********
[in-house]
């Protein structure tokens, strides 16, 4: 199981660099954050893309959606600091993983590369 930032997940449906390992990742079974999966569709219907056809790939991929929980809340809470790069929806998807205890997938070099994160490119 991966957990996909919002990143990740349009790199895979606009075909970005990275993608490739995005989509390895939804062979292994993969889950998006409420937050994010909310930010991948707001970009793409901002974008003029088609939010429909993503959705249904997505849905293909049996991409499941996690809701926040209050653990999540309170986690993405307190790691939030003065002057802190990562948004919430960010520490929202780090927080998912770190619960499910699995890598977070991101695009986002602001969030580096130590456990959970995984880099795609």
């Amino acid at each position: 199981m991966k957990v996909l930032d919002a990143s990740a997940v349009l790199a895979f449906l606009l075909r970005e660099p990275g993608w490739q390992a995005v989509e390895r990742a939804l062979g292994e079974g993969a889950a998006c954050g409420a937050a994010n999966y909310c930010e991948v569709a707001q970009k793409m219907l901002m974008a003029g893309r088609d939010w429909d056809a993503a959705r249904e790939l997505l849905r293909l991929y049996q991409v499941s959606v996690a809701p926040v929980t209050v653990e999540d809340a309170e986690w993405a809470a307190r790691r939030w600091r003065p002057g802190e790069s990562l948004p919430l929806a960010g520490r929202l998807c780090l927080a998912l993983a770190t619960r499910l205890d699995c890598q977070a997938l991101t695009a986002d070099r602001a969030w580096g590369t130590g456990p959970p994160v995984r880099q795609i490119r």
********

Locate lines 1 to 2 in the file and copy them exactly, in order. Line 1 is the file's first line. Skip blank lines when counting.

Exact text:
[in-house]
């Protein structure tokens, strides 16, 4: 199981660099954050893309959606600091993983590369 930032997940449906390992990742079974999966569709219907056809790939991929929980809340809470790069929806998807205890997938070099994160490119 991966957990996909919002990143990740349009790199895979606009075909970005990275993608490739995005989509390895939804062979292994993969889950998006409420937050994010909310930010991948707001970009793409901002974008003029088609939010429909993503959705249904997505849905293909049996991409499941996690809701926040209050653990999540309170986690993405307190790691939030003065002057802190990562948004919430960010520490929202780090927080998912770190619960499910699995890598977070991101695009986002602001969030580096130590456990959970995984880099795609």